Content tagged cmake

Board bring-up

I started playing with the FRDM-K64F board recently. I want to use it as a base for a bunch of hobby projects. The start-up code is not that different from the one for Tiva, which I describe here - it's the same Cortex-M4 architecture after all. Two additional things need to be taken care of, though: flash security and the COP watchdog.

The K64F MCU restricts external access to a bunch of resources by default. It's a great feature if you want to ship a product, but it makes debugging impossible. The Flash Configuration Field (see section 29.3.1 of the datasheet) defines the default security and boot settings.

 1 static const struct {
 2   uint8_t backdor_key[8];   // backdor key
 3   uint8_t fprot[4];         // program flash protection (FPROT{0-3})
 4   uint8_t fsec;             // flash security (FSEC)
 5   uint8_t fopt;             // flash nonvolatile option (FOPT)
 6   uint8_t feprot;           // EEPROM protection (FEPROT)
 7   uint8_t fdprot;           // data flash protection (FDPROT)
 8 } fcf  __attribute__ ((section (".fcf"))) = {
 9   {0x00, 0x00, 0x00, 0x00, 0x00, 0x00, 0x00, 0x00},
10   {0xff, 0xff, 0xff, 0xff}, // disable flash program protection
11   0x02,                     // disable flash security
12   0x01,                     // disable low-power boot (section 6.3.3)
13   0x00,
14   0x00
15 };

If flash protection (the fprot field) is not disabled, you won't be able to flash new code by copying it to the MBED partition and will have to run mass erase from OpenOCD every time:

interface cmsis-dap
set CHIPNAME k60
source [find target/kx.cfg]
init
kinetis mdm mass_erase

If the MCU is in the secured state (the fsec field), the debugger will have no access to memory.

The structure listed above needs to end up in flash just after the interrupt vector. I use the linker script to make sure it happens. I define the appropriate memory block:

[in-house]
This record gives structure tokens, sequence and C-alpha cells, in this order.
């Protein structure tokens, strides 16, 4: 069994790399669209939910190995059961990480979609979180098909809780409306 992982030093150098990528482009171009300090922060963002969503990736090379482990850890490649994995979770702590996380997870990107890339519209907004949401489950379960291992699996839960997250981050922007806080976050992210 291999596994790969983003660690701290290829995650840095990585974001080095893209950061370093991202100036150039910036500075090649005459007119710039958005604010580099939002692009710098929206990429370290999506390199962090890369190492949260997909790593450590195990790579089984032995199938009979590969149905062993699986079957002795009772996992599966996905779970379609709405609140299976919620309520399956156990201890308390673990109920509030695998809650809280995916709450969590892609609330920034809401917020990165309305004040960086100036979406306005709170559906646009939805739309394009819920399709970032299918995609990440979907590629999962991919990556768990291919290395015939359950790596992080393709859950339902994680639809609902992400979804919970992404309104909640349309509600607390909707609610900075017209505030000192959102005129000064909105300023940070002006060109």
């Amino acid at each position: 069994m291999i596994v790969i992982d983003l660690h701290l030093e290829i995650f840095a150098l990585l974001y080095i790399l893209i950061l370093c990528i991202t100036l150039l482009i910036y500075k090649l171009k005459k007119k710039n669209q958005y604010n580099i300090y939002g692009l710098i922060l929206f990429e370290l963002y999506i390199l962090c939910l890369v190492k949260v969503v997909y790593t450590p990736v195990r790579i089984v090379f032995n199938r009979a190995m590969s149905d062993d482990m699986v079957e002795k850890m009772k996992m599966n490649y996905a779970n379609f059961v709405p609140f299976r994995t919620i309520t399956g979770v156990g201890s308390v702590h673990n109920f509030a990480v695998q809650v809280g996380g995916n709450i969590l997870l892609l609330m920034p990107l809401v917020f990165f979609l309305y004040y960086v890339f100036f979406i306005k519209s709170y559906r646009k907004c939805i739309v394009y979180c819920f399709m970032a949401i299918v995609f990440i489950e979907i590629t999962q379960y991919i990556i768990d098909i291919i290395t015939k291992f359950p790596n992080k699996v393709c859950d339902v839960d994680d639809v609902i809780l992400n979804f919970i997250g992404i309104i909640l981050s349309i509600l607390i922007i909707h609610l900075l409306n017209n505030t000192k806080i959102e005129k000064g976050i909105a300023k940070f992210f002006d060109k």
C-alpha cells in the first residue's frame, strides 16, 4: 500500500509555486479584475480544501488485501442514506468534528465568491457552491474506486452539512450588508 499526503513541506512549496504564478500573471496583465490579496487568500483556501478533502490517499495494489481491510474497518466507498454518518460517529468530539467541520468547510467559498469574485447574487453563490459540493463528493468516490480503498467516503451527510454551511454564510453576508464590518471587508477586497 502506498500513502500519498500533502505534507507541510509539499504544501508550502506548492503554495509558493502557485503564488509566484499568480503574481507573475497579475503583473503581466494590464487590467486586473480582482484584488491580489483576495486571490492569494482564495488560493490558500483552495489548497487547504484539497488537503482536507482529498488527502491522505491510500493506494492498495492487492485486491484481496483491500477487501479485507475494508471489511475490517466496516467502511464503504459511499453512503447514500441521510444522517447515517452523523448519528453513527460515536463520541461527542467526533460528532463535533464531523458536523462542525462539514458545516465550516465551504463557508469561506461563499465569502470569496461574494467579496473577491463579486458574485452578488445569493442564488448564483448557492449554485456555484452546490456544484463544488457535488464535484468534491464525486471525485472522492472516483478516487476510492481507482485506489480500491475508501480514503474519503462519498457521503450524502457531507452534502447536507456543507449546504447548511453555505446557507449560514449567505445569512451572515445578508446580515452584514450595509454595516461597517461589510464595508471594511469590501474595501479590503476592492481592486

FLASH-FCF  (rx)  : ORIGIN = 0x00000400, LENGTH = 0x00000010

And then put the .fcf section in it:

.fcf :
{
  KEEP(*(.fcf))
} > FLASH-FCF

See here.

I also disable the COP (computer operates properly) watchdog which resets the MCU if it is not serviced often enough.

1 WDOG_UNLOCK = 0xc520;        // unlock magic #1
2 WDOG_UNLOCK = 0xd928;        // unlock magic #2
3 for(int i = 0; i < 2; ++i);  // delay a couple of cycles
4 WDOG_STCTRLH &= ~0x0001;     // disable the watchdog

You can get the template code at GitHub.

Edit 28.03.2016: There are more details about the startup code in this post.

CMake

I have recently started playing with the Tiva launchpad. It's a pity, though, that most of the tutorials and course material out there show you how to program it only using something or other on Windows. I have even gone as far as installing it on my old laptop to follow some of these tutorials. But, I have quickly re-discovered the reasons for my dislike of Windows.

There are some great resources available explaining how to use the Stellaris board on Linux. Stellaris is a predecessor of Tiva, and much of this advice applies to Tiva as well. Everyone seems to use Make, though. I don't like it because generating source file dependencies and discovering libraries with it involves black magic and blood of goats. I decided, then, to add my two cents and create a template for CMake (GitHub). It works fine both with or without TivaWare and uses my BSD-licensed start-up files. To use it for your project, all you need to do is: